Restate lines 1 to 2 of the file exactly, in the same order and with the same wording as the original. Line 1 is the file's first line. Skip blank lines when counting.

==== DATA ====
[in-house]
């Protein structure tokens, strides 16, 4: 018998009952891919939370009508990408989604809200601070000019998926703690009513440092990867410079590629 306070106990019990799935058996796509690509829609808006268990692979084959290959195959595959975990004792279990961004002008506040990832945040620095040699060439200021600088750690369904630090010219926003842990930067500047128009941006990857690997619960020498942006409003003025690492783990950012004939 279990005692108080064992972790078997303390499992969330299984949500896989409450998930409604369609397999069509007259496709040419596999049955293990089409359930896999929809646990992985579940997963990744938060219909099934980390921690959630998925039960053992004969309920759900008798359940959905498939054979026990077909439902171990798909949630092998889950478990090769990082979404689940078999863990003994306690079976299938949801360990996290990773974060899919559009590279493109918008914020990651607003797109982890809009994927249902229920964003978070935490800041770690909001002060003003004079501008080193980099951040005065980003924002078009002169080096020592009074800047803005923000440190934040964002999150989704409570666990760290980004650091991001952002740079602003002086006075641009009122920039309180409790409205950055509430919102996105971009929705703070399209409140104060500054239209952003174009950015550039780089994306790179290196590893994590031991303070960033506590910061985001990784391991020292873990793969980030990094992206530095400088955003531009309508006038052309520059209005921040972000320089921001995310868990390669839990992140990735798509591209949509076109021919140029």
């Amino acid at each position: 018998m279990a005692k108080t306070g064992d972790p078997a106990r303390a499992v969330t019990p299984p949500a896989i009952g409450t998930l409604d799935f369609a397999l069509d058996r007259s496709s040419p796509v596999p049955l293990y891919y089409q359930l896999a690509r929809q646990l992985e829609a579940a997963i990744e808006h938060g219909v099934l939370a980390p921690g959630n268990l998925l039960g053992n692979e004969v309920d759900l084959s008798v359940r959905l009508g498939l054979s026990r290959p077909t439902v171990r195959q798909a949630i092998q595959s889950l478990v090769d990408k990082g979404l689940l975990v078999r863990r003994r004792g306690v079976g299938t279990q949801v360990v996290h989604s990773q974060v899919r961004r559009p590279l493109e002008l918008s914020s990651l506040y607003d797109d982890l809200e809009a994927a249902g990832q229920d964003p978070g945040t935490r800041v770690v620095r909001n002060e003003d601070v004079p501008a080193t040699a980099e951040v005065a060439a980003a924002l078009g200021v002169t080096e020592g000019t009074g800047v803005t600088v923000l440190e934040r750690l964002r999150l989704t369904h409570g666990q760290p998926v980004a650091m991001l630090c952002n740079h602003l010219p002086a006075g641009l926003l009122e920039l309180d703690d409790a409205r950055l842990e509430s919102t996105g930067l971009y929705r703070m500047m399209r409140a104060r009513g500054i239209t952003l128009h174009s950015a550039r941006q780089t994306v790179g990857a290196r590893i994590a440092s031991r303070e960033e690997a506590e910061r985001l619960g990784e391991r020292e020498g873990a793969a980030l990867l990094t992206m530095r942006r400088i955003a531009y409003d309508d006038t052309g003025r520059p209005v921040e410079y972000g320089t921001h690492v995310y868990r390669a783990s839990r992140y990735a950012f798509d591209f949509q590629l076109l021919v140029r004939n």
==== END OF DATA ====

[in-house]
């Protein structure tokens, strides 16, 4: 018998009952891919939370009508990408989604809200601070000019998926703690009513440092990867410079590629 306070106990019990799935058996796509690509829609808006268990692979084959290959195959595959975990004792279990961004002008506040990832945040620095040699060439200021600088750690369904630090010219926003842990930067500047128009941006990857690997619960020498942006409003003025690492783990950012004939 279990005692108080064992972790078997303390499992969330299984949500896989409450998930409604369609397999069509007259496709040419596999049955293990089409359930896999929809646990992985579940997963990744938060219909099934980390921690959630998925039960053992004969309920759900008798359940959905498939054979026990077909439902171990798909949630092998889950478990090769990082979404689940078999863990003994306690079976299938949801360990996290990773974060899919559009590279493109918008914020990651607003797109982890809009994927249902229920964003978070935490800041770690909001002060003003004079501008080193980099951040005065980003924002078009002169080096020592009074800047803005923000440190934040964002999150989704409570666990760290980004650091991001952002740079602003002086006075641009009122920039309180409790409205950055509430919102996105971009929705703070399209409140104060500054239209952003174009950015550039780089994306790179290196590893994590031991303070960033506590910061985001990784391991020292873990793969980030990094992206530095400088955003531009309508006038052309520059209005921040972000320089921001995310868990390669839990992140990735798509591209949509076109021919140029």